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Exposure Unit 2

Film, Inten. Screens, and CR/DR

What type of film is only used for display and not used for image acquistion? laser film
What type of film does not use an intensifying screen and is now obsolete? direct exposure
what are the layers in film? base, emulsion, adhesive layer, protective/t-coat/supercoat layer
what is the difference between single and double emulsion? double emulsion layer has 2 emulsion layers and single only has 1. single emulsion film has glossy non-emulsion side and a dull emulsion side.
what is the function of the base of the film? supports the image, tinted blue for preventing eye strain.
What is the base of the film made out of? polyester
what is the emulsion layer made out of? silver bromide (AgBr) or silver halide crystals dissolved in gelatin
T/F: a film's adhesive layer glues the protective coat to the emulsion. False; adhesive layer glues the emulsion to the base
T/F: silver ions have a positive charge. true
T/F: silver halide crystals are made of silver bromide and silver iodide true
T/F: the emulsion side of a single emulsion film can be identified in a darkroom because it is glossy or shiny false; the emulsion side is the dull side
T/F: As film/screen speed increases, recorded detail decreases. True; recorded detail is the same thing as sharpness
T/F: all of the folling are examples of intensifying phosphors that are not made from rare earth elements: calcium tungstate, zinc sulfide, barium platinocyanide, and barium lead sulfide true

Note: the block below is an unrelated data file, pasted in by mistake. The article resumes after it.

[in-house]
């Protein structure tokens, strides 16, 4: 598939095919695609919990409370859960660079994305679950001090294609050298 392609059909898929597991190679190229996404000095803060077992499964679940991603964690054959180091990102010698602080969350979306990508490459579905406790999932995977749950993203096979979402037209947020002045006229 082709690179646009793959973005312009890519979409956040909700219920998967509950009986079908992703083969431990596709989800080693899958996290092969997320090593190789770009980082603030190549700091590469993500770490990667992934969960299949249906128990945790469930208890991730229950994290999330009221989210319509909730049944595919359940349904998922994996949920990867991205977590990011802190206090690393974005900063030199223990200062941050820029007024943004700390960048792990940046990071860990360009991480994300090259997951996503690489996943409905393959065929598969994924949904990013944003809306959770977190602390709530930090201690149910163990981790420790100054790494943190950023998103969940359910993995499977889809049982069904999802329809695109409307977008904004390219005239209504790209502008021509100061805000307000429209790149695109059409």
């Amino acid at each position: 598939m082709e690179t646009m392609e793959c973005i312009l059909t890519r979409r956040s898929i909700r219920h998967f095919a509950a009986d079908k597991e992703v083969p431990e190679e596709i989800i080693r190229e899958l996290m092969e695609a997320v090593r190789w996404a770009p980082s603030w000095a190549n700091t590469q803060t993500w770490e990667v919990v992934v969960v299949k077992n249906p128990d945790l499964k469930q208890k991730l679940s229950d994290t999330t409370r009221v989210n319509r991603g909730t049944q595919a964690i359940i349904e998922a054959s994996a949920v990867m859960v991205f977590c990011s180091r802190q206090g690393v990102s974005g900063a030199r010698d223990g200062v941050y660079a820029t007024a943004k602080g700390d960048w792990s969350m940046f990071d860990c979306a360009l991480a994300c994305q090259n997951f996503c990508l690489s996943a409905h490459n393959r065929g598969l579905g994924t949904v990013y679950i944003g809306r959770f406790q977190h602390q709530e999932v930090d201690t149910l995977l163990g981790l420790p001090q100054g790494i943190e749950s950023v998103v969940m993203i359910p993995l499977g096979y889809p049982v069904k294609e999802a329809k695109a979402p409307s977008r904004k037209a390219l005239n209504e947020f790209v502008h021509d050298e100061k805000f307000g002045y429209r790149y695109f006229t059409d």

T/F: If the tech uses the tech factors for a high speed film/screen but accidently used a slow speed film/screen, the image produced will be overexposed. False; it will be underexposed. because high speed film/screen factors use low mAs, but if low mAs is used on slow speed film/screen will be underexposed. This is because slow speed film/screens use smaller crystals and won't produce enough density.
T/F: Rare earth phosphors have a greater conversion and absorption efficiency compared to calcium tungstate phosphors. true
T/F: If films are not spectrally matched to the light emitted by the intensifying phosphor, the film will be excessively dark. False; the film will be excessively light.
What does it mean by spectrally matching? refers to correctly matching the color sensitivity of the film to the color emission of the intensifying screen. So example, use blue-sensitive film with blue light-emitting screens.
define latent image. invisible image that is on the film after it was exposed to light. Hasn't been processed yet.
What is the Gurney-Mott theory? exposure of the silver bromide crystals in the film emulsion by light or xray photons creates the latent image and initiates the conversion process from a latent to a manifest image
What must be present in the silver bromide crystal for the gurney-mott theory to occur? sensitivity speck (sulfide contaminant)
When exposure/photons causes ionization of the AgBr crystals how is this represented in an equation? AgBr + photon --> Br (neutral) + e- + Ag+ (postively charged)
When the trapped e- attracts to the Ag+ ions around the sensitivity speck how is this wrote into an equation? e- + Ag+ --> Ag (black metallic silver)
What are the 2 major steps in film processing? reduction and fixation
What happens in reduction? adds more e- to exposed sensitivity specks and produces more black metallic silver. Unexposed crystals are not reduced to black metallic silver.
What happens in fixation? neutralizes the developer & stops the reduction process. dissolves & removes unexposed/underdeveloped crystals
How is film speed increased? increasing photon absorption in the emulsion layer
What are ways to increase film speed in the emulsion layer? more AgBr crystals, thicker emulsion, double emulsion.